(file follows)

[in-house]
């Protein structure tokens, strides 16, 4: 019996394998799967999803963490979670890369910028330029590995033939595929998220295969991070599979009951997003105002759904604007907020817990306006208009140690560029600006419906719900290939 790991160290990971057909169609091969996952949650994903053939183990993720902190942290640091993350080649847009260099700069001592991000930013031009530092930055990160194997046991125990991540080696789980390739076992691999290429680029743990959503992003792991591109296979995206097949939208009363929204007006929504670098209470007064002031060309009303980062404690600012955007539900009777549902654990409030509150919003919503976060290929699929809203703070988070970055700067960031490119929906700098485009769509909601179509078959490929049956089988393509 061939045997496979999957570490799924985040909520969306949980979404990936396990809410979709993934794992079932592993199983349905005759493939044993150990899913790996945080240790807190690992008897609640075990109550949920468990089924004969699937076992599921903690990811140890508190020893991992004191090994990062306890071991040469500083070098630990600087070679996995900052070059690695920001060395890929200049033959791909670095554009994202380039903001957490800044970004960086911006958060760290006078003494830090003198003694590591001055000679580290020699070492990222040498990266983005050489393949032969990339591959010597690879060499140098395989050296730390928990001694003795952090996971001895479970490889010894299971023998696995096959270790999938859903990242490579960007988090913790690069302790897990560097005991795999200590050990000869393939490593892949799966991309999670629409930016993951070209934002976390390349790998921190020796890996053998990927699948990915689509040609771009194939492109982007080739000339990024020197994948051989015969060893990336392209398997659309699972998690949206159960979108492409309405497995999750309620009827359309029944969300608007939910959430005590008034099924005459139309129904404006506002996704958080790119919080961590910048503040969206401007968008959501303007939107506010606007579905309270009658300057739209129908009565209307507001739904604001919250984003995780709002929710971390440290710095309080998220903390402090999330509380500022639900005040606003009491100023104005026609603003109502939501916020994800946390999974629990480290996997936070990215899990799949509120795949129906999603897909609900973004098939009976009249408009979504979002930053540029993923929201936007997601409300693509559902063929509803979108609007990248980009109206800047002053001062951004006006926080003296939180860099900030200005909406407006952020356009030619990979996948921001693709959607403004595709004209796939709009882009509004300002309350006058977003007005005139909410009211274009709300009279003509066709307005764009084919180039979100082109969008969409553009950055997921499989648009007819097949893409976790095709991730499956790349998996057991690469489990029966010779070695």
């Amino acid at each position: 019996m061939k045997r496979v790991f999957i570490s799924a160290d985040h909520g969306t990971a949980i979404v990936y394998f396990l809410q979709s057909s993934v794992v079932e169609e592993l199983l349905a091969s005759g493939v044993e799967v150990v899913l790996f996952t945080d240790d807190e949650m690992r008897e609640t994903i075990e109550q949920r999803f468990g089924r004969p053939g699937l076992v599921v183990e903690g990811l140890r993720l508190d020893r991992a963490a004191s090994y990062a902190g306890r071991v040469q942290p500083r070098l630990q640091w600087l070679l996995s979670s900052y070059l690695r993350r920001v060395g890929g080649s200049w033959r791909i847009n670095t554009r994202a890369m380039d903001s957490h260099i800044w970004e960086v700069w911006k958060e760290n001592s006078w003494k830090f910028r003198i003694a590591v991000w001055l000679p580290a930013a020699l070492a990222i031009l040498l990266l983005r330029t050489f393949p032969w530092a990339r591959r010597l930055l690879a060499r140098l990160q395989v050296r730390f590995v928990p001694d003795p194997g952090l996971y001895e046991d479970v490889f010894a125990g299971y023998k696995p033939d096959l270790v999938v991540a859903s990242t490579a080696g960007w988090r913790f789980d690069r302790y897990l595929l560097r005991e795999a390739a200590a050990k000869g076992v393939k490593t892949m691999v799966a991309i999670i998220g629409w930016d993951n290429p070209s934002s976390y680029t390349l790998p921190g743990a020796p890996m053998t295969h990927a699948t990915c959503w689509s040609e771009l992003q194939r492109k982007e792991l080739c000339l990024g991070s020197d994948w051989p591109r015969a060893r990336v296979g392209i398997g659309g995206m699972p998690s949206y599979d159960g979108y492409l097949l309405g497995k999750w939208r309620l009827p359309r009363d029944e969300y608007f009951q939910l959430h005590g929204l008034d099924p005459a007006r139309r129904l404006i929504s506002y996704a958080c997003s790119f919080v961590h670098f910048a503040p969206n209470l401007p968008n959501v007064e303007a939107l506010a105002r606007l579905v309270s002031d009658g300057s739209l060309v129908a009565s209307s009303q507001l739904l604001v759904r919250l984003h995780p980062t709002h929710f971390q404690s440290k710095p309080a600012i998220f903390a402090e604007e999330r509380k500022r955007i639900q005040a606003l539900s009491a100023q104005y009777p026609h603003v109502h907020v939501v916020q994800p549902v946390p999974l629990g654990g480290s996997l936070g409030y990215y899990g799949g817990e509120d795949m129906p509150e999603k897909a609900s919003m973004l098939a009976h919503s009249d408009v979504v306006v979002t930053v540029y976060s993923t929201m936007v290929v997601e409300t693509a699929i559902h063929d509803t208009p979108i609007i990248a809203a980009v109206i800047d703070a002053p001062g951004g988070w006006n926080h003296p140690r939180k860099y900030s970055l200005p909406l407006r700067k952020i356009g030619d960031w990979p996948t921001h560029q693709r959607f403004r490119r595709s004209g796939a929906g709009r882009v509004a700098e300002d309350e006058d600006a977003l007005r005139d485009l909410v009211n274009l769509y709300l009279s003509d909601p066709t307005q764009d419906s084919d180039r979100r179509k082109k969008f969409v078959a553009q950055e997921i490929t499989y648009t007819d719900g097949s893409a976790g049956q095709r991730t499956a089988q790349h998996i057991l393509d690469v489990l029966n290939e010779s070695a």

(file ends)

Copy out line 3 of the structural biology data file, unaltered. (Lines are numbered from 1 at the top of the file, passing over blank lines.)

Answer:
């Amino acid at each position: 019996m061939k045997r496979v790991f999957i570490s799924a160290d985040h909520g969306t990971a949980i979404v990936y394998f396990l809410q979709s057909s993934v794992v079932e169609e592993l199983l349905a091969s005759g493939v044993e799967v150990v899913l790996f996952t945080d240790d807190e949650m690992r008897e609640t994903i075990e109550q949920r999803f468990g089924r004969p053939g699937l076992v599921v183990e903690g990811l140890r993720l508190d020893r991992a963490a004191s090994y990062a902190g306890r071991v040469q942290p500083r070098l630990q640091w600087l070679l996995s979670s900052y070059l690695r993350r920001v060395g890929g080649s200049w033959r791909i847009n670095t554009r994202a890369m380039d903001s957490h260099i800044w970004e960086v700069w911006k958060e760290n001592s006078w003494k830090f910028r003198i003694a590591v991000w001055l000679p580290a930013a020699l070492a990222i031009l040498l990266l983005r330029t050489f393949p032969w530092a990339r591959r010597l930055l690879a060499r140098l990160q395989v050296r730390f590995v928990p001694d003795p194997g952090l996971y001895e046991d479970v490889f010894a125990g299971y023998k696995p033939d096959l270790v999938v991540a859903s990242t490579a080696g960007w988090r913790f789980d690069r302790y897990l595929l560097r005991e795999a390739a200590a050990k000869g076992v393939k490593t892949m691999v799966a991309i999670i998220g629409w930016d993951n290429p070209s934002s976390y680029t390349l790998p921190g743990a020796p890996m053998t295969h990927a699948t990915c959503w689509s040609e771009l992003q194939r492109k982007e792991l080739c000339l990024g991070s020197d994948w051989p591109r015969a060893r990336v296979g392209i398997g659309g995206m699972p998690s949206y599979d159960g979108y492409l097949l309405g497995k999750w939208r309620l009827p359309r009363d029944e969300y608007f009951q939910l959430h005590g929204l008034d099924p005459a007006r139309r129904l404006i929504s506002y996704a958080c997003s790119f919080v961590h670098f910048a503040p969206n209470l401007p968008n959501v007064e303007a939107l506010a105002r606007l579905v309270s002031d009658g300057s739209l060309v129908a009565s209307s009303q507001l739904l604001v759904r919250l984003h995780p980062t709002h929710f971390q404690s440290k710095p309080a600012i998220f903390a402090e604007e999330r509380k500022r955007i639900q005040a606003l539900s009491a100023q104005y009777p026609h603003v109502h907020v939501v916020q994800p549902v946390p999974l629990g654990g480290s996997l936070g409030y990215y899990g799949g817990e509120d795949m129906p509150e999603k897909a609900s919003m973004l098939a009976h919503s009249d408009v979504v306006v979002t930053v540029y976060s993923t929201m936007v290929v997601e409300t693509a699929i559902h063929d509803t208009p979108i609007i990248a809203a980009v109206i800047d703070a002053p001062g951004g988070w006006n926080h003296p140690r939180k860099y900030s970055l200005p909406l407006r700067k952020i356009g030619d960031w990979p996948t921001h560029q693709r959607f403004r490119r595709s004209g796939a929906g709009r882009v509004a700098e300002d309350e006058d600006a977003l007005r005139d485009l909410v009211n274009l769509y709300l009279s003509d909601p066709t307005q764009d419906s084919d180039r979100r179509k082109k969008f969409v078959a553009q950055e997921i490929t499989y648009t007819d719900g097949s893409a976790g049956q095709r991730t499956a089988q790349h998996i057991l393509d690469v489990l029966n290939e010779s070695a």